Latest AP Royal Oaks Are Gunning For Rolex

The latest incarnations of the famous AP Royal Oak seem to be very much a complete model range, covering lots of bases. Plus they fitted a brand new in-house calibre. Now that’s a statement that other luxury watch brands cannot ignore.

Consider this too; if people are willing to pay 15-18K for a Submariner to jump a queue, then maybe they could stretch to 20K for an AP?

For this 50th anniversary of the Royal Oak, there are 34, 37, 38 and 41mm variations in case width. They also feature hads that are larger on the larger cases, so in proportion basically. The bracelet links got slightly slimmer and the caseback is sort of chamfered a little more, tucked away for comfort on the wrist.

The edges on the case are slightly recessed now as it aims towards the bracelet pins, just to give it a real balance and symmetry. It’s like AP have been taking a Grand Seiko to pieces at the factory to study engineering harmony. Not that they need lessons, but just…you know, like Kawasaki tore apart an MV Agusta racing 500 to build their Z1 in the 60s/70s.

Sensibly they haven’t messed with that Genta classic octagonal case shape, or messed up the waffle dial effect either. Some things are just design signatures, like the toothy grille on a BMW, or the bite-me Apple logo.

For luxury fans of AP there is a diamond bezel model, the Bleu Nuit, which has a special coating on the dial. Here’s the AP press info;

In tribute to the original model from 1972, a vast number of references across the Royal Oak collection now welcome the iconic “Bleu Nuit, Nuage 50” for their “Petite” or “Grande Tapisserie” dial.

Although originally achieved through galvanic bath, the dial’s “Bleu Nuit, Nuage 50” shade is obtained today through PVD (Physical Vapor Deposition) to ensure a more homogeneous colour across the collection.


Now this is clever; they put the Cal 5900 movement in the 37mm watch, so demand will build up for a 39/40mm version later on. Love that 50th logo rotor too.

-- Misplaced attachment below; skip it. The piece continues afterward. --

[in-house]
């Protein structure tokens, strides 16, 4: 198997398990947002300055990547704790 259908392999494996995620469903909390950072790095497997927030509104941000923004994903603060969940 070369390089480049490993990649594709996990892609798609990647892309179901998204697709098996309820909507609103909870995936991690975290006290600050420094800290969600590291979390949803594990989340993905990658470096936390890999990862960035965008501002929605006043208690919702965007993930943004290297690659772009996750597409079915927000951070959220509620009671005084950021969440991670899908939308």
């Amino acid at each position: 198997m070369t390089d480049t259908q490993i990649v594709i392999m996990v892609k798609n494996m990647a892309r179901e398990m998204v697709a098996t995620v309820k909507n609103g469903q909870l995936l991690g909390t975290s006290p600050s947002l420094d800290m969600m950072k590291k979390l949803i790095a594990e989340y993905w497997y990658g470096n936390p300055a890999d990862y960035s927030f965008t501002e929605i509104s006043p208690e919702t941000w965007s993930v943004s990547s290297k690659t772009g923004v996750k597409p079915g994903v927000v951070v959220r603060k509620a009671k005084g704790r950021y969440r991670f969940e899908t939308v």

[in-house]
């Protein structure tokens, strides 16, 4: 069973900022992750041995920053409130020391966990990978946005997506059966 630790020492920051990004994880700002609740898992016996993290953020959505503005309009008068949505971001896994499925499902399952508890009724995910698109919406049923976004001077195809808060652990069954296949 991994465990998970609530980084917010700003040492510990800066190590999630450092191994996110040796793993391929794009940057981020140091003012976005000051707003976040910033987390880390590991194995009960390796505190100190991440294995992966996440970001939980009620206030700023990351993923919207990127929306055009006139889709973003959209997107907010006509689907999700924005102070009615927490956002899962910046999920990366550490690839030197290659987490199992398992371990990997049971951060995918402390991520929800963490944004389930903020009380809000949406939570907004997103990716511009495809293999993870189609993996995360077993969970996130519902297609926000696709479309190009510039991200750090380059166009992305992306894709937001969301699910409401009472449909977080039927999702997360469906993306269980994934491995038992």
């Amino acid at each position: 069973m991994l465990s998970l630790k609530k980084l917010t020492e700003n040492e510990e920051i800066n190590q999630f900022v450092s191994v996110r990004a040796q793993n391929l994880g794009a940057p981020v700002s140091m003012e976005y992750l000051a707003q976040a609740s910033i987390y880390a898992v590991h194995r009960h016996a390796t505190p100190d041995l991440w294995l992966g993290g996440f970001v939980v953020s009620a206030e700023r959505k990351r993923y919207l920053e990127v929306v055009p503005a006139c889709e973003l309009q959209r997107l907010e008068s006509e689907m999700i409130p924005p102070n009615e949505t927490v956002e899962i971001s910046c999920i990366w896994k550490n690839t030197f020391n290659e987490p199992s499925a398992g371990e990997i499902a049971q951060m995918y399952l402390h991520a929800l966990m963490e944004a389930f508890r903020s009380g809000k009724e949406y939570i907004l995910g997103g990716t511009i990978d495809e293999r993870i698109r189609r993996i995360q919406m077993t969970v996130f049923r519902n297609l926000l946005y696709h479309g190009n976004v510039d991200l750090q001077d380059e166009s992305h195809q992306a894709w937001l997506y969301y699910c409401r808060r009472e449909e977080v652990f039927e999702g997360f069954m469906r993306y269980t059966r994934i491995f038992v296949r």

The new selfwinding hour, minute and second movement, Calibre 5900, debuts in the 37 mm collection, while all chronograph models in 41 mm are now powered by Calibre 4401, the Manufacture’s latest integrated flyback chronograph.

Calibre 5900 is thinner and endowed with a higher frequency compared to Calibre 3120, which it replaces. It also offers 60 hours of power reserve.

Prices start at £20,300 for the entry level 37mm Royal Oak model.

More here.


Deals: Boldr Odyssey 500m Dive Watches With $100 Off

The latest from Boldr, who have four new dive models in the pipeline;

Make way for a bright new collection of Lumicast® Odysseys! We’re releasing two Odyssey Bronze and two Odyssey Stainless Steel models that are locked & loaded with features fit for a deep dive adventure.

Rated for 500m water resistance, its raised 3D style Lumicast® dial markers provide superior luminescence, both above and under water.

Odyssey lovers are in for a pre-order treat of $100 OFF your purchase, ending 7th February, shipping from 8th February. PLUS, subscribers can claim an additional 10% discount on the total price!

Just enter this code at checkout: 90W0DTQQJS2F

Limited to 100 pieces per model, book yours NOW on

Get all the information here:

TAG Aquaracer Pro 200 Breaks Cover

The latest from TAG is a 200m depth rated Aquaracer. But should you splash out on the 300m instead? Hmm, tricky.

Here’s the word from TAG;

TAG Heuer returns to the reborn Aquaracer Professional Series with the Aquaracer Professional 200, a bold, stylish, all-terrain luxury tool watch that continues the rich legacy of the historic
Swiss Manufacture’s high-functioning sports watch, which began four decades ago.

The Aquaracer Professional 200 will be available with either a 40mm or 30mm stainless steel case. Every model will have a uni-directional rotating bezel with twelve facets, water resistance to 200 metres, and either an automatic mechanical or quartz

Comparing the Aquaracer Professional 200 and 300

The relationship between the Aquaracer Professional 200
and Aquaracer Professional 300 is easily defined. Both have the famous and now upgraded bezel with twelve facets first introduced in 1995; both feature a refined, repeating horizontal line dial decoration; both have sculpted, chamfered, shorter lugs with brushed and polished finishes; both are fitted with a three-link bracelet, and both have a screw-down crown with twelve facets and protection.

Closer inspection reveals a series of subtle, but definitive differences, all of which give the Aquaracer Professional
200 its unique character and versatility.